Jomtien, 12th February, 2009

Today I have been sober for five days.

Yesterday I was slightly naughty, in as much as I went to a pub for my evening meal, but I was a good boy because I went home early and alone. At no point during the evening did I feel like a drink.

Th girl who I took home on Tuesday night kept calling me, but this time I resisted. I had a fitful sleep, but still made my 9 a.m AA meeting this morning. There are a lot of visitors in town – mainly North American, and there were some very good ‘shares’.

I am feeling better every day I stay sober – both physically and mentally.

This is especially surprising, when I consider that I am feeling very melancholy about my friend Dave.

Dave’s lady called me this morning. She told me she was calling from Hua Lamphong Railway Station and was on her way back to her parents’ home in the South of Thailand.

She was in a very distressed state, and it was difficult to calm her down sufficiently so that she could let me know exactly what had occurred to trigger her departure.

She said that she hadn’t slept all night and had succeeded in cleaning up Dave’s bed. Then he tried to get up and fell down on the floor again and she hurt her back badly when she tried to help him back into bed.

This morning she made him some breakfast but he threw it all over the floor in a rage, and proceeded to defecate, once again, in his bed. She said his speech was incoherent, and he was continuing to drink.

So this was the final straw, and she decided to leave.

I told her that she should not feel guilty for her decision to go, and that nobody would blame her for leaving. She had done far more for Dave than could be reasonably expected of anyone, and I said she should go home and have some rest.

I promised to let her know if there were any developments.

Dave has been taking Ativan (lorazepan) for a long time now, and the effects of this powerful drug has undoubtedly aggravated an already disastrous situation. He takes them like sweets, and apart from being very habit forming, (and if taken to excess will induce suicidal tendencies), it increases the effects of alcohol, which should never be taken when on this drug.

Today I sent an sms to one of Dave’s friends in Bangkok, advising him of the current situation, and leaving it to him to let other ‘acquaintances’ know, as he saw fit.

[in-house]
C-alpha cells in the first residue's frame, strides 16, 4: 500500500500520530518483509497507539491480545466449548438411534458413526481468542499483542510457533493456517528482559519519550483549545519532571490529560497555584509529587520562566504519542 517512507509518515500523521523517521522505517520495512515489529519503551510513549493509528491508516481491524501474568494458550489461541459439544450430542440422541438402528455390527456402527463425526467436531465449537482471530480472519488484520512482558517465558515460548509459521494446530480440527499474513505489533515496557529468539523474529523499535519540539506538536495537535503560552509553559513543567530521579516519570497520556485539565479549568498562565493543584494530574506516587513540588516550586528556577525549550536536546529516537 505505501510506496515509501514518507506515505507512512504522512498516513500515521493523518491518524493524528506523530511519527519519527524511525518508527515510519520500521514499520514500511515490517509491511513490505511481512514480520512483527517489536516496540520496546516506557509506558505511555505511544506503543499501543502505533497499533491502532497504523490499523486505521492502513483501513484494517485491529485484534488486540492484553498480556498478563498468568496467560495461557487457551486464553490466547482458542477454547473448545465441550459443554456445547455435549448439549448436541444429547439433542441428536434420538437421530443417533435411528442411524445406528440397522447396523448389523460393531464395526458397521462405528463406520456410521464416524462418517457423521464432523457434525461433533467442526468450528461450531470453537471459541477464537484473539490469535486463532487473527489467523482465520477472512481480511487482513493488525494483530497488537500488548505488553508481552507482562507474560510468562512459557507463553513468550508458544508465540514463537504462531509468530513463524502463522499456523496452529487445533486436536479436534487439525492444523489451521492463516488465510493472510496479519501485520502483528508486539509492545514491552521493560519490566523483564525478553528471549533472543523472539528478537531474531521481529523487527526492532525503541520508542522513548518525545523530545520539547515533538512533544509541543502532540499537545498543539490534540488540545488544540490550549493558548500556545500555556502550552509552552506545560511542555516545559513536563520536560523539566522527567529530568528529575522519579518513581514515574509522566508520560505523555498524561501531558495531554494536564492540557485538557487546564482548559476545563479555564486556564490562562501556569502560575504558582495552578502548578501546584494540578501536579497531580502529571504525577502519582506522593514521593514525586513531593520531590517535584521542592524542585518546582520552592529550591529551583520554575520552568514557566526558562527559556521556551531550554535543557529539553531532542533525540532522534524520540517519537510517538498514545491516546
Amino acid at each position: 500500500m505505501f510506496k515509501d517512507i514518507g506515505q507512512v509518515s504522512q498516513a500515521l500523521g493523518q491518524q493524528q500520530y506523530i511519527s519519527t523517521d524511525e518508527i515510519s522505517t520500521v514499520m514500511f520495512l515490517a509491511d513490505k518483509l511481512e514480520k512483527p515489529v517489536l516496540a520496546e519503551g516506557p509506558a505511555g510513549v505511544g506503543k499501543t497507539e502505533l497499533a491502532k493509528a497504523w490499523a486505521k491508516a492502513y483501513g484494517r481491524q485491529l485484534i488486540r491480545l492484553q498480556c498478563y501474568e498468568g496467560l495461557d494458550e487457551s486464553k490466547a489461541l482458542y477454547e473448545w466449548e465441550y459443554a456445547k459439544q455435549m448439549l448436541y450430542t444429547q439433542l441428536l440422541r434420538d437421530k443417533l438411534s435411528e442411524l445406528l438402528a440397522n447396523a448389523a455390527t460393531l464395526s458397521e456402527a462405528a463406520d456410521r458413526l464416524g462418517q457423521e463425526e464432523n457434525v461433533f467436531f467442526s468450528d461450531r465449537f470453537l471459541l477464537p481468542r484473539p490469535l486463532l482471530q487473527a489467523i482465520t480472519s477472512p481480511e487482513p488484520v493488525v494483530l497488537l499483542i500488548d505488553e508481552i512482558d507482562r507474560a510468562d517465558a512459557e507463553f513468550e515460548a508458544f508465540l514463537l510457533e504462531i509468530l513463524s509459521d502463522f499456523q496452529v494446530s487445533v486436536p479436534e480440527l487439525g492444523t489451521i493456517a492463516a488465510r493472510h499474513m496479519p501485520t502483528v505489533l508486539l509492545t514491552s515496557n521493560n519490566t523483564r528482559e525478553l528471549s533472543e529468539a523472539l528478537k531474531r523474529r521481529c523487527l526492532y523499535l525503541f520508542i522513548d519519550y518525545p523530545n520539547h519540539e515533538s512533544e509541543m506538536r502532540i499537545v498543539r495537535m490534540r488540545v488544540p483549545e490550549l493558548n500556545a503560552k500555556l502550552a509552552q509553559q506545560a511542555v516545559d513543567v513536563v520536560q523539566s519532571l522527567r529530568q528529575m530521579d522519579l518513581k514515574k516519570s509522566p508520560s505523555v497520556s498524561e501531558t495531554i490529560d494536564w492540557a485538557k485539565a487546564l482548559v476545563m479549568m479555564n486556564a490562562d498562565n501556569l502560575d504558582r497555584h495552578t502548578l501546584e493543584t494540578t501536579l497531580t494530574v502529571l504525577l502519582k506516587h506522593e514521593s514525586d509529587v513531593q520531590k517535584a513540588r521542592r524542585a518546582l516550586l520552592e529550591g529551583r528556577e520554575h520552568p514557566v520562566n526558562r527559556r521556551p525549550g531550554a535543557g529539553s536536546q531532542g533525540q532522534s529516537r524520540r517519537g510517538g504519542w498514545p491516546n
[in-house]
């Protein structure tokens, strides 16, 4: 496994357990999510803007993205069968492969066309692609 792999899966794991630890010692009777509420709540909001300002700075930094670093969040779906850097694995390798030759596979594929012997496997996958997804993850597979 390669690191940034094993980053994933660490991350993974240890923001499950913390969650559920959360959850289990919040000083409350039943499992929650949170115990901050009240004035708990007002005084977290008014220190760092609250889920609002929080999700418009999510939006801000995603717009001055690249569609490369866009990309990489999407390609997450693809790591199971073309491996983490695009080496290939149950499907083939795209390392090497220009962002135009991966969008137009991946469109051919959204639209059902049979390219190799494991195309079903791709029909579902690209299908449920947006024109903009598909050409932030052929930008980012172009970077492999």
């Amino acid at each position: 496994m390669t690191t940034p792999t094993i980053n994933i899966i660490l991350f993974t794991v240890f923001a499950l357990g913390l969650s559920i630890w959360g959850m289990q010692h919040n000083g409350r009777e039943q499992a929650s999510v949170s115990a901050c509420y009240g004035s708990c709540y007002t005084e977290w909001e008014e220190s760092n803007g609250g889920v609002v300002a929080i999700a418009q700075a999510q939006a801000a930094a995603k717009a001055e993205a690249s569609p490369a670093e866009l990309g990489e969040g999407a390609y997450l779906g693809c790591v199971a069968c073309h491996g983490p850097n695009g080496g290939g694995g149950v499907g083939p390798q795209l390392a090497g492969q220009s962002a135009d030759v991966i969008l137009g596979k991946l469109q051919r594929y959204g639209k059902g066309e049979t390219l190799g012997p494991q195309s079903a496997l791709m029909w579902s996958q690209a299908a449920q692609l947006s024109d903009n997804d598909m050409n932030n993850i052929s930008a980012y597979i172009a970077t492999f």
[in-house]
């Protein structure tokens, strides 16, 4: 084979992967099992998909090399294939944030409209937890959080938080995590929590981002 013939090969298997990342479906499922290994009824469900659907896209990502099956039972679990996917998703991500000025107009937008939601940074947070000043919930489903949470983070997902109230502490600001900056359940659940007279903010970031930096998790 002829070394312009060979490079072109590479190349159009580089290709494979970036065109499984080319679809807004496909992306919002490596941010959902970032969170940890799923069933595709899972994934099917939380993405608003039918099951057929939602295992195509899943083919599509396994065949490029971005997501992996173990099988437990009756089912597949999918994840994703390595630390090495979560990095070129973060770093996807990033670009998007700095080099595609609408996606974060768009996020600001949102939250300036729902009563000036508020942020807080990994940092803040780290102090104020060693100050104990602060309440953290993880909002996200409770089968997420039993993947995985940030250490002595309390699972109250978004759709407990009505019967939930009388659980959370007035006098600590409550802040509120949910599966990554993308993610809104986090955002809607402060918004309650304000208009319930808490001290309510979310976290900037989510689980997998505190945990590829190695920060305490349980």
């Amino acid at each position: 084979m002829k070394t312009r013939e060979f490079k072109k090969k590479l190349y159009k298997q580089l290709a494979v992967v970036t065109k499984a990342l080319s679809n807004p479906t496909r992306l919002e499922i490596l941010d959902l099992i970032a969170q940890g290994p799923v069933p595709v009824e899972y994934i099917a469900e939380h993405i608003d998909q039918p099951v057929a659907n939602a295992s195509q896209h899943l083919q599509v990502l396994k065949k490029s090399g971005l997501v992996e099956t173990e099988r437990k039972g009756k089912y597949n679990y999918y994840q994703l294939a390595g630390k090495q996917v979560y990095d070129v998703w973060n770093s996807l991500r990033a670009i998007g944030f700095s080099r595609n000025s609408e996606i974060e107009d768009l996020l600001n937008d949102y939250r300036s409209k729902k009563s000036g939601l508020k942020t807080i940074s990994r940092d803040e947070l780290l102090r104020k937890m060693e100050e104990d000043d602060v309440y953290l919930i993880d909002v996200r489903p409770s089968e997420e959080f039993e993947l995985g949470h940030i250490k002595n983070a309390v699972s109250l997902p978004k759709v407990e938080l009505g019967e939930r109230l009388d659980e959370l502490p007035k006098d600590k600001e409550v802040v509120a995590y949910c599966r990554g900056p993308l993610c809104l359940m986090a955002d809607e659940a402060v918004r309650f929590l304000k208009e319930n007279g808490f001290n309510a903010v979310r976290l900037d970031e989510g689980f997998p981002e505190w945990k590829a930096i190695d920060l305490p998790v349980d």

I have tried to contact Dave, but he is not answering his phone, so I sent him an sms advising him that his lady had gone, and imploring him to stop drinking – if only for a few days. I have no idea whether he will read this message, but I have serious doubts.

I’m not too sure where we go from here. I will try to keep in contact with interested parties, including Dave’s octogenarian English doctor.

There is no doubt that unless the greatest miracle of all happens, that Dave is on his way to his grave, but how long it will take, and to what depths of pain, degradation and despair he will suffer before he arrives there, is anyone’s guess.

I can only pray.

One thought on “Jomtien, 12th February, 2009”

  1. A True Story from the Jacksonville , Fl., Police Dept.
    A man goes to a party and has too much to drink. His friends plead with him to let them take him home. He says no he only lives a mile away.
    About five blocks from party, the police pull him over for weaving and ask him to get out of the car and walk the line. Just as he starts, the police radio blares out a notice of a robbery taking place in a house just a block away. The police tell the man to stay put, they will be right back and they hop a fence and run down the street to the robbery.
    The guy waits and waits and finally decides to drive home. When he gets there, he tells his wife he is going to bed, and to tell anyone who might come looking for him that he has the flu and has been in bed all day.
    A few hours later the police knock on the door. They ask if Mr. Joe is there and his wife says yes. They ask to see him and she replies that he is in bed with the flu and has been so all day.
    The police have his driver’s license. They ask to see his car and she asks why.

    They insist on seeing his car, so she takes them to the garage. She opens the door.
    There sitting in the garage is the police car, with all its lights still flashing.
    True story: Told by the driver at his first AA meeting.


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